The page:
To me, stuff like this is often what shows the difference between a professional manager who is genuinely dedicated to performance and quality of work and someone who is gaining a sort of power boost from being an “authority” in the workplace. The latter always end up blurring the lines between work and personal life and believing they deserve to have control over it all.

    2. Distracted Librarian*

      All of this. Also, managers who notice things like employees wearing the same pair of grey slacks twice in a week (or who make a big whoop about shorts) are managers who clearly aren’t attending to their actual jobs. If they were, they wouldn’t have the time or energy for this kind of petty nonsense.

      1. Clisby*

        And why are you staring at someone’s clothes so hard that you can tell that it is the same pair of grey slacks? You’d have to be wearing the same pair of purple and orange plaid pants for me to even register what they look like. Neutral-colored pants are just background noise.

      2. spruce*

        I can’t remember what I wore two days ago, let alone the outfit of anyone else in my office. It’s crazy to me that anyone would even have time or energy to care about this.

    3. Where’s the Orchestra?*

      Speaking from experience – getting through to high schoolers and college students is either really easy or totally impossible. I’ve had to have a few conversations in a prior job – one person just never, ever got it.

      (Think refusing to wear anything but clubbing clothes to an office where everyone else is in suits, nothing ever got through to her and she failed the internship because she wouldn’t change how she was dressing – even when explicitly told she needed to dress with longer hemlines and higher necklines. They refused to let her finish, and nobody else would take her on – as that place was the third to refuse to let her finish because of her clothing.)

      1. DannyG*

        Had that happen when I was a clinical preceptor. In the early 2000’s we suddenly had students who had no idea what professional dress was or where to get it. Had a couple we had to find scrubs & shoes for on their first day. The program finally added a day of “Dress for Success” to orientation which seemed to help.

        1. Where’s the Orchestra?*

          Oh agreed. I worked at the college – and we had a “professional dress” overview day as part of the internship set up meetings, and nicely for the early 2000’s – these companies also mostly sent dress codes and ideas for how to meet them on student budgets and wardrobes. Most of the students did great, most of the companies were good about working with the students too. But there always seems to be that one person who just feels like they can do it their way, regardless of what the rest of the world says – right?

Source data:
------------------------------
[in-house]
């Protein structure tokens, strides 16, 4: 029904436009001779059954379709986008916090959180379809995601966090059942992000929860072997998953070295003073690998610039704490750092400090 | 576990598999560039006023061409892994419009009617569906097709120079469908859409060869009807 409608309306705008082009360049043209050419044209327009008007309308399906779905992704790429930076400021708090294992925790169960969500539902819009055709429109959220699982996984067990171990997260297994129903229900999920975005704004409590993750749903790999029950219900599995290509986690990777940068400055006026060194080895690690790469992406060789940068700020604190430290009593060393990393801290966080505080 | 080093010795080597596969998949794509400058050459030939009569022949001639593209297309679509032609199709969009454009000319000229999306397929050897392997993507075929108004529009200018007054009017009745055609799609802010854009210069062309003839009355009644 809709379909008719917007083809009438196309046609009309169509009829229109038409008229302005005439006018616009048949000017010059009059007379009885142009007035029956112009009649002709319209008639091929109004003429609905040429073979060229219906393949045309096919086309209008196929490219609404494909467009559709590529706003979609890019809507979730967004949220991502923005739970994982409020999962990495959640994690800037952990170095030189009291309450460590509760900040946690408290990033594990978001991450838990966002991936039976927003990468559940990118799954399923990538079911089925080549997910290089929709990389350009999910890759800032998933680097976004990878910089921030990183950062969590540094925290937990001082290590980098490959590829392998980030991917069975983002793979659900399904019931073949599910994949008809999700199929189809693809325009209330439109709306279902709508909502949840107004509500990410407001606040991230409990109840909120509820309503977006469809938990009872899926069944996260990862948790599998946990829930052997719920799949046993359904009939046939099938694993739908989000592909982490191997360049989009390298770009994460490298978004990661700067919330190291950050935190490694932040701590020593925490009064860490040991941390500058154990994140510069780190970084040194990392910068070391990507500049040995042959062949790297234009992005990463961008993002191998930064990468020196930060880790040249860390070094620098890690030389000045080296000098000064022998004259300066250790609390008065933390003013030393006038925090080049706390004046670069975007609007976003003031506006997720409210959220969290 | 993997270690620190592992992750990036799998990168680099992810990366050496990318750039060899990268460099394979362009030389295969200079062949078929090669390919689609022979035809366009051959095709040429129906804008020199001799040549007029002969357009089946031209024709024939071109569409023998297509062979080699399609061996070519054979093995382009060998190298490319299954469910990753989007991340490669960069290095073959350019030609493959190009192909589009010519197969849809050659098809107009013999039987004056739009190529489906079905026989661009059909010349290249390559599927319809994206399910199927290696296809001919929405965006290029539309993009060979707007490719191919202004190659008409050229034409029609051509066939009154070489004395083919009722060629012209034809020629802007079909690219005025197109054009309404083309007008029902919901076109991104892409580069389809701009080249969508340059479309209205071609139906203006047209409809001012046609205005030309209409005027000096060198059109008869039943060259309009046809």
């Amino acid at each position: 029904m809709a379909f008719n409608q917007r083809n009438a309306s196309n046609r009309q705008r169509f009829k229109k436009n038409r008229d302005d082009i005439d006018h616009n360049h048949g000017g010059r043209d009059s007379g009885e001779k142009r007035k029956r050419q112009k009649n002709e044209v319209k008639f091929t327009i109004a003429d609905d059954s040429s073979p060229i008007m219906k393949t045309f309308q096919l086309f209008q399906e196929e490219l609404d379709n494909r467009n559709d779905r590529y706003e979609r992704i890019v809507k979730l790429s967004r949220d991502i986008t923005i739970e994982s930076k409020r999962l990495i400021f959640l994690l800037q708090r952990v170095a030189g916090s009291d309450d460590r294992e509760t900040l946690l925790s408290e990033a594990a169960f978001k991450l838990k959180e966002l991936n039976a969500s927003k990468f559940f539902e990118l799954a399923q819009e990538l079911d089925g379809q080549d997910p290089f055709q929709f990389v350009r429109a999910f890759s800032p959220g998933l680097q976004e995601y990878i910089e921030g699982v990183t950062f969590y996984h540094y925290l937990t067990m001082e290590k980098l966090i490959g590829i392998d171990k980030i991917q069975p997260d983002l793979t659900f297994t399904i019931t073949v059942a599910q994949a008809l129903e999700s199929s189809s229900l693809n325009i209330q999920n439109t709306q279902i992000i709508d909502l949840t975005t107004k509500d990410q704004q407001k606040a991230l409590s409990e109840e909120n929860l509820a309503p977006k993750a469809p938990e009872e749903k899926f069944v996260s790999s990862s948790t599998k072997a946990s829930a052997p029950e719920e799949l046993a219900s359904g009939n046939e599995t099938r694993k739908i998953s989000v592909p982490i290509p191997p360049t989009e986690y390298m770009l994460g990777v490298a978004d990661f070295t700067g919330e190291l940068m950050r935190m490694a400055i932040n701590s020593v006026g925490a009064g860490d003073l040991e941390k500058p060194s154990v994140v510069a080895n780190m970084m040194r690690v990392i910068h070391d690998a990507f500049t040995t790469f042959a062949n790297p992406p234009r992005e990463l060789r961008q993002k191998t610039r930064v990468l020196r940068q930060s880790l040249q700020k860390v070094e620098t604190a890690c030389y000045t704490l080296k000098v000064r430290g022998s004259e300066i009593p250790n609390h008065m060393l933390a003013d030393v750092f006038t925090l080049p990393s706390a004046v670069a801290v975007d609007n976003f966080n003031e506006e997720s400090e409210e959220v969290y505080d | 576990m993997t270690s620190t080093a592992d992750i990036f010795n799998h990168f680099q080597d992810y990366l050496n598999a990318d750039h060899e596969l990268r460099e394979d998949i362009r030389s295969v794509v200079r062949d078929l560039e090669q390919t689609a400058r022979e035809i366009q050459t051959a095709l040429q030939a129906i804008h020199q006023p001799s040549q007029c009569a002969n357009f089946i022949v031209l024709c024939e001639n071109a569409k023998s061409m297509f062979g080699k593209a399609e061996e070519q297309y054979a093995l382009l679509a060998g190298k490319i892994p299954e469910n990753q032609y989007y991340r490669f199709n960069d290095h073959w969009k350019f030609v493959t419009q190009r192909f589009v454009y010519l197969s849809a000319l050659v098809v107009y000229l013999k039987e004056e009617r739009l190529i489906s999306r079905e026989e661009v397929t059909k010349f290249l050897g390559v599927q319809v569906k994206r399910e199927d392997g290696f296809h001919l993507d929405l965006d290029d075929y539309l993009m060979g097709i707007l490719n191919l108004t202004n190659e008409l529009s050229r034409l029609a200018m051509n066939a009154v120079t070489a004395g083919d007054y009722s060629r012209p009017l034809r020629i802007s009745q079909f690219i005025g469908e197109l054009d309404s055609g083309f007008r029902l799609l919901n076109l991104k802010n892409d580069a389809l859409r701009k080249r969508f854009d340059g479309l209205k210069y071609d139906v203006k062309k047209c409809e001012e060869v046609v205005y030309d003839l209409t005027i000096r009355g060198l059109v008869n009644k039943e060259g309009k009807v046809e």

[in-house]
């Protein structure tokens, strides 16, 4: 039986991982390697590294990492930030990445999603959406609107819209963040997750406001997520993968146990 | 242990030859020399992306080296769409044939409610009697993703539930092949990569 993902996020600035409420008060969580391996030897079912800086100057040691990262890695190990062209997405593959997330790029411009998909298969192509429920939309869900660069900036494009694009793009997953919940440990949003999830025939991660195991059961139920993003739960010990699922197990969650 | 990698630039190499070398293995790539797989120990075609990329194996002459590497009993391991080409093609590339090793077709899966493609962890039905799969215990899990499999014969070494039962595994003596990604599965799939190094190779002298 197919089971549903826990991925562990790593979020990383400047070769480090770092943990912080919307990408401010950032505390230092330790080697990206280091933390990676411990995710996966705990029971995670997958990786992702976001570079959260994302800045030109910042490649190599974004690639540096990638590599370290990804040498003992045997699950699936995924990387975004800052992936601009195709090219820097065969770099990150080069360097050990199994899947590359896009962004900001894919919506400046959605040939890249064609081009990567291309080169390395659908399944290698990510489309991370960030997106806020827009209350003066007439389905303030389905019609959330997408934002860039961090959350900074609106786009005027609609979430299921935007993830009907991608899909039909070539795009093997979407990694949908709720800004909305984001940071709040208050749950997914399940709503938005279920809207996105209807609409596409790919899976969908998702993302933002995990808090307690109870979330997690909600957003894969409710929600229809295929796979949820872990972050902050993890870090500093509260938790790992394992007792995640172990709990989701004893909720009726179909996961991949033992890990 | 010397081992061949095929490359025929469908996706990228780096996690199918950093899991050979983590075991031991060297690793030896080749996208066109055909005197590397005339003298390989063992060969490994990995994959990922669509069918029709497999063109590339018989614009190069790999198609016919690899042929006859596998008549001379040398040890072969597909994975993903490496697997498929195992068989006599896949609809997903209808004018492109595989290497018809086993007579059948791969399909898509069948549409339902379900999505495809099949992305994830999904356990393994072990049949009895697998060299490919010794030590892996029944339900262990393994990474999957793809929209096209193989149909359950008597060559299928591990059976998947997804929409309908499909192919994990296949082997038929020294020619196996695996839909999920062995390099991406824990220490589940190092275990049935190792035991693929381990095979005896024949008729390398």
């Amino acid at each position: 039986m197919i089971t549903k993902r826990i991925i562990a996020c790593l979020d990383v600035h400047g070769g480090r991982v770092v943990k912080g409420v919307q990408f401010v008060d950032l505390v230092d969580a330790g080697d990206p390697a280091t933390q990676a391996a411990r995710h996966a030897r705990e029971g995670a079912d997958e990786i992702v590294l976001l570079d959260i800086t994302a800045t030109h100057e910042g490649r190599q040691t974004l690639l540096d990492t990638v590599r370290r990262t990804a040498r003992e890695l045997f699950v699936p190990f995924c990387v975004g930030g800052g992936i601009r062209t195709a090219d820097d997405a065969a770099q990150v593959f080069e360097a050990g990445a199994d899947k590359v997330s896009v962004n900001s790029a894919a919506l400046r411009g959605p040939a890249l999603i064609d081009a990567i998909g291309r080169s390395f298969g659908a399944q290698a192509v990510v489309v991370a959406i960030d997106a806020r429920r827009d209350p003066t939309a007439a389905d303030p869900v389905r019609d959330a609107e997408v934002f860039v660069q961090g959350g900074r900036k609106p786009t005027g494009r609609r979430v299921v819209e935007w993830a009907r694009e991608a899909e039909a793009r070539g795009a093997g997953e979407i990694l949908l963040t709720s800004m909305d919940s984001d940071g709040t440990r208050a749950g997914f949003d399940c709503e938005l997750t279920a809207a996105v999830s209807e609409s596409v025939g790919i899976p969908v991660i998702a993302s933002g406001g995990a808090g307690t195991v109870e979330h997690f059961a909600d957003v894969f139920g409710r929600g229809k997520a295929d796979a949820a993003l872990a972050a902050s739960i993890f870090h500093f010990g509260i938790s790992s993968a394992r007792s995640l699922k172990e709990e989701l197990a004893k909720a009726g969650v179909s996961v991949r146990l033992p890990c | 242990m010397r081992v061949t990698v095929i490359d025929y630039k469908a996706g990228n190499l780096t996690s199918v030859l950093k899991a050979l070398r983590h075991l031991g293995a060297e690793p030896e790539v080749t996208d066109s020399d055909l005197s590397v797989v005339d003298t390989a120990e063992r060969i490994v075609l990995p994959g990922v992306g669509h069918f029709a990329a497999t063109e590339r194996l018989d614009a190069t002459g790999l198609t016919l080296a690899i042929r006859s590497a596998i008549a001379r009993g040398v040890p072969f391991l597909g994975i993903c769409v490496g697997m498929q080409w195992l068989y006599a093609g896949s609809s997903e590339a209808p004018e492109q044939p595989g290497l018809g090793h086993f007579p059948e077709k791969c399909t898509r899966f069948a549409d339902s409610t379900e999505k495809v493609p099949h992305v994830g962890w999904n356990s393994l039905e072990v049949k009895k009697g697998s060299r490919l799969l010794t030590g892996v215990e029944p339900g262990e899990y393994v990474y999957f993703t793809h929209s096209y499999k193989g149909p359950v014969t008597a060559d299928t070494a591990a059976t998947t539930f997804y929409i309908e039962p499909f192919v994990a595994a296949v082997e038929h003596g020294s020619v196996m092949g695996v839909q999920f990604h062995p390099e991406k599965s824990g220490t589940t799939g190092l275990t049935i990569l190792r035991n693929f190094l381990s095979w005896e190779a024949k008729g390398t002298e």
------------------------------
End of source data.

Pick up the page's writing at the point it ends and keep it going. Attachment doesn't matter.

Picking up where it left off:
1. Eldritch Office Worker*

      Right? I can’t believe this letter was almost six years ago, it definitely stands out to me like it was recent. I’m so happy for OP to be rid of this person.

  12. LawBee*

    That’s wonderful. I mean, it’s awful that you had a bully for a boss, but it sounds like you’ve come out the other side.

  13. SpaceySteph*

    The original letter is even more weird to read post-covid when many people’s work wardrobes have shrunk for the few times they need to go in, or leggings all day every day. Here I am on my 2nd in-office day (of 2) this week, wearing the same pants and camisole and shoes as last time, counting down the hours til I can go home and put on the same 4 day old leggings.

    I’m glad to see OP came out the other side and hopefully is adjusting their personal norms to those that are, well, normal!

    1. Fran*

      So true! I go in 3 days a week and wear new pants each day (only own 3 dress pants!) But when I’m not in, same pair of leggings always.

    2. londonedit*

      Totally. I go in one or two days a week and make a point of wearing my nice dresses to the office, because otherwise I’d rarely wear them. If I’m working from home? At the moment, whatever’s warmest! Which today is jogging bottoms, thermal leggings, a thermal top and a massive wool jumper.

  14. AngryOctopus*

    OP, I’m so happy that you recognized that it’s not OK! And I’m glad that others were advocating for you. It’s so hard to be in that position when you’re young and don’t know better, and I’m proud you wrote in when you recognized something as wrong. Your boss was the wrong one! Be proud of yourself!

    Signed, someone wearing the same jeans she wore all week, and nobody has said a word because it doesn’t matter.

  15. OrigCassandra*

    I’m a little disappointed in the people who were supposedly sticking up for OP but didn’t apparently reach out, not even to ease OP’s isolation.

    1. OP*

      Tell me about it. I had one of them approach the day after she left so I know that person is sincere, the rest of the chatter about the observations of my situation didn’t start until six months later. Now that my mental health is better I’m side-eying a lot of these people.

      1. OrigCassandra*

        Is your sense that they were maybe not being entirely truthful about having stuck up for you?

        Because that possibility sure did occur to me.

      1. Goldenrod*

        “I was thinking similarly. Where were they when OP was struggling?”

        Yep, agree with this!! “Innocent” bystanders need to be less chickenshit when they see someone is being abused. As far as I’m concerned, if you are seeing it but staying silent, you’re just part of the abuse. The part that enables it to continue. Not cool!

        1. Boof*

          I’m going to gently push back; abuse is 100% the fault of the abuser. Yes it would probably help if peers push back on abusive behavior but not helping is mot the same as actively harming. Enabling also requires some sort of active participation like protecting the abuser from deserved consequences / actively minimizing the abuse etc

          1. Nico*

            You dont have to make a stand to be helpful.
            Just acknowledging that that boss is a loon is helpful.

  16. Roe*